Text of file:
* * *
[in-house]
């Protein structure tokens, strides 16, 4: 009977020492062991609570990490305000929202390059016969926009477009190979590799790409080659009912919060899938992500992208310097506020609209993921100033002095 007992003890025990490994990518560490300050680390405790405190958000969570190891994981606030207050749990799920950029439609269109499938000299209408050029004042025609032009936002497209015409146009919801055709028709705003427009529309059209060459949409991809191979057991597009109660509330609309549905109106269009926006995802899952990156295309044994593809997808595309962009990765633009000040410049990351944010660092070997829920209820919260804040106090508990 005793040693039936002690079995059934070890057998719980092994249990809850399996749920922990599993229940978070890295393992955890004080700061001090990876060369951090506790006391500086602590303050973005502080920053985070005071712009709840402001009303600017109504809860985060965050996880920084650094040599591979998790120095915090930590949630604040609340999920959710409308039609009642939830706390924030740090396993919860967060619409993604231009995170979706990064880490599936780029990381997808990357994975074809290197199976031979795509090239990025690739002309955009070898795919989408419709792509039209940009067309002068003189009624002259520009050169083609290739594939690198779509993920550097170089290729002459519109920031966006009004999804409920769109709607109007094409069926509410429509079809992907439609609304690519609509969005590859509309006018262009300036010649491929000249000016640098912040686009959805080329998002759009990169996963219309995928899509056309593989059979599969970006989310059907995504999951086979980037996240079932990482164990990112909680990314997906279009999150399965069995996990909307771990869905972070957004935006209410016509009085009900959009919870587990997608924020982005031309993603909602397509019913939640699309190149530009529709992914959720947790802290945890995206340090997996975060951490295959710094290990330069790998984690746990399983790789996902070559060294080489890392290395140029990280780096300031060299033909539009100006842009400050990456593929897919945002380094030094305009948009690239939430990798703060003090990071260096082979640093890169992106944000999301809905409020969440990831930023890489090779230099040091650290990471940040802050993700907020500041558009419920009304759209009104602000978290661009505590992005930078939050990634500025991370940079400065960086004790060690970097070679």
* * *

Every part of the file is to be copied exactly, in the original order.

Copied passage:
[in-house]
């Protein structure tokens, strides 16, 4: 009977020492062991609570990490305000929202390059016969926009477009190979590799790409080659009912919060899938992500992208310097506020609209993921100033002095 007992003890025990490994990518560490300050680390405790405190958000969570190891994981606030207050749990799920950029439609269109499938000299209408050029004042025609032009936002497209015409146009919801055709028709705003427009529309059209060459949409991809191979057991597009109660509330609309549905109106269009926006995802899952990156295309044994593809997808595309962009990765633009000040410049990351944010660092070997829920209820919260804040106090508990 005793040693039936002690079995059934070890057998719980092994249990809850399996749920922990599993229940978070890295393992955890004080700061001090990876060369951090506790006391500086602590303050973005502080920053985070005071712009709840402001009303600017109504809860985060965050996880920084650094040599591979998790120095915090930590949630604040609340999920959710409308039609009642939830706390924030740090396993919860967060619409993604231009995170979706990064880490599936780029990381997808990357994975074809290197199976031979795509090239990025690739002309955009070898795919989408419709792509039209940009067309002068003189009624002259520009050169083609290739594939690198779509993920550097170089290729002459519109920031966006009004999804409920769109709607109007094409069926509410429509079809992907439609609304690519609509969005590859509309006018262009300036010649491929000249000016640098912040686009959805080329998002759009990169996963219309995928899509056309593989059979599969970006989310059907995504999951086979980037996240079932990482164990990112909680990314997906279009999150399965069995996990909307771990869905972070957004935006209410016509009085009900959009919870587990997608924020982005031309993603909602397509019913939640699309190149530009529709992914959720947790802290945890995206340090997996975060951490295959710094290990330069790998984690746990399983790789996902070559060294080489890392290395140029990280780096300031060299033909539009100006842009400050990456593929897919945002380094030094305009948009690239939430990798703060003090990071260096082979640093890169992106944000999301809905409020969440990831930023890489090779230099040091650290990471940040802050993700907020500041558009419920009304759209009104602000978290661009505590992005930078939050990634500025991370940079400065960086004790060690970097070679």